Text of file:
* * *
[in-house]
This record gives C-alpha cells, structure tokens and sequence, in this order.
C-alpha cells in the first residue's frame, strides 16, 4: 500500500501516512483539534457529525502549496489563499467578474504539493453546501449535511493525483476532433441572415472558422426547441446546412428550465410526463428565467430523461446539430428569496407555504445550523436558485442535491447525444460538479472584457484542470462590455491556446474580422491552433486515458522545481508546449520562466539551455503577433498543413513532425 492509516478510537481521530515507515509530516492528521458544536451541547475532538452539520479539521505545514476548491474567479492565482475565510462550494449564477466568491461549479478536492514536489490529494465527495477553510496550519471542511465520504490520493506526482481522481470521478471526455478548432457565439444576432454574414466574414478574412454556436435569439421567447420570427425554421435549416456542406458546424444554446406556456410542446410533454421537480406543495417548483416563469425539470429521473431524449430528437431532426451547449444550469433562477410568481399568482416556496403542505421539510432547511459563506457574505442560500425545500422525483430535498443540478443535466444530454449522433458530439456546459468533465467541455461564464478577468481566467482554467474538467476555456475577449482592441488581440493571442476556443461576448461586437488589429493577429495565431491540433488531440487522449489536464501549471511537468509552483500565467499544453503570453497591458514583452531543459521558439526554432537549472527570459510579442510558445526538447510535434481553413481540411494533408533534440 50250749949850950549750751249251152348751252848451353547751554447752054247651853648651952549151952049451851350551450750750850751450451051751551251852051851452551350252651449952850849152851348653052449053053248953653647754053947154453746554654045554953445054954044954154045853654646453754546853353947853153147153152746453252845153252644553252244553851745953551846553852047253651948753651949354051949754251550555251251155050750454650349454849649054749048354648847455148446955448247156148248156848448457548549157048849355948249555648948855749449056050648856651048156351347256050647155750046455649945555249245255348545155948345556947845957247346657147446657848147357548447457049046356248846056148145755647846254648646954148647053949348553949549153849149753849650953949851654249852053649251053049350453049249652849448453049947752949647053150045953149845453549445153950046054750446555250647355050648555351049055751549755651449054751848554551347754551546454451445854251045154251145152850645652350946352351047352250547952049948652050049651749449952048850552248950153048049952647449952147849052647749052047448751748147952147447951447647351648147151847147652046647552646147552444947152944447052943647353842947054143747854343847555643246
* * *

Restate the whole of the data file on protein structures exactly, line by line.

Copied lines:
[in-house]
This record gives C-alpha cells, structure tokens and sequence, in this order.
C-alpha cells in the first residue's frame, strides 16, 4: 500500500501516512483539534457529525502549496489563499467578474504539493453546501449535511493525483476532433441572415472558422426547441446546412428550465410526463428565467430523461446539430428569496407555504445550523436558485442535491447525444460538479472584457484542470462590455491556446474580422491552433486515458522545481508546449520562466539551455503577433498543413513532425 492509516478510537481521530515507515509530516492528521458544536451541547475532538452539520479539521505545514476548491474567479492565482475565510462550494449564477466568491461549479478536492514536489490529494465527495477553510496550519471542511465520504490520493506526482481522481470521478471526455478548432457565439444576432454574414466574414478574412454556436435569439421567447420570427425554421435549416456542406458546424444554446406556456410542446410533454421537480406543495417548483416563469425539470429521473431524449430528437431532426451547449444550469433562477410568481399568482416556496403542505421539510432547511459563506457574505442560500425545500422525483430535498443540478443535466444530454449522433458530439456546459468533465467541455461564464478577468481566467482554467474538467476555456475577449482592441488581440493571442476556443461576448461586437488589429493577429495565431491540433488531440487522449489536464501549471511537468509552483500565467499544453503570453497591458514583452531543459521558439526554432537549472527570459510579442510558445526538447510535434481553413481540411494533408533534440 50250749949850950549750751249251152348751252848451353547751554447752054247651853648651952549151952049451851350551450750750850751450451051751551251852051851452551350252651449952850849152851348653052449053053248953653647754053947154453746554654045554953445054954044954154045853654646453754546853353947853153147153152746453252845153252644553252244553851745953551846553852047253651948753651949354051949754251550555251251155050750454650349454849649054749048354648847455148446955448247156148248156848448457548549157048849355948249555648948855749449056050648856651048156351347256050647155750046455649945555249245255348545155948345556947845957247346657147446657848147357548447457049046356248846056148145755647846254648646954148647053949348553949549153849149753849650953949851654249852053649251053049350453049249652849448453049947752949647053150045953149845453549445153950046054750446555250647355050648555351049055751549755651449054751848554551347754551546454451445854251045154251145152850645652350946352351047352250547952049948652050049651749449952048850552248950153048049952647449952147849052647749052047448751748147952147447951447647351648147151847147652046647552646147552444947152944447052943647353842947054143747854343847555643246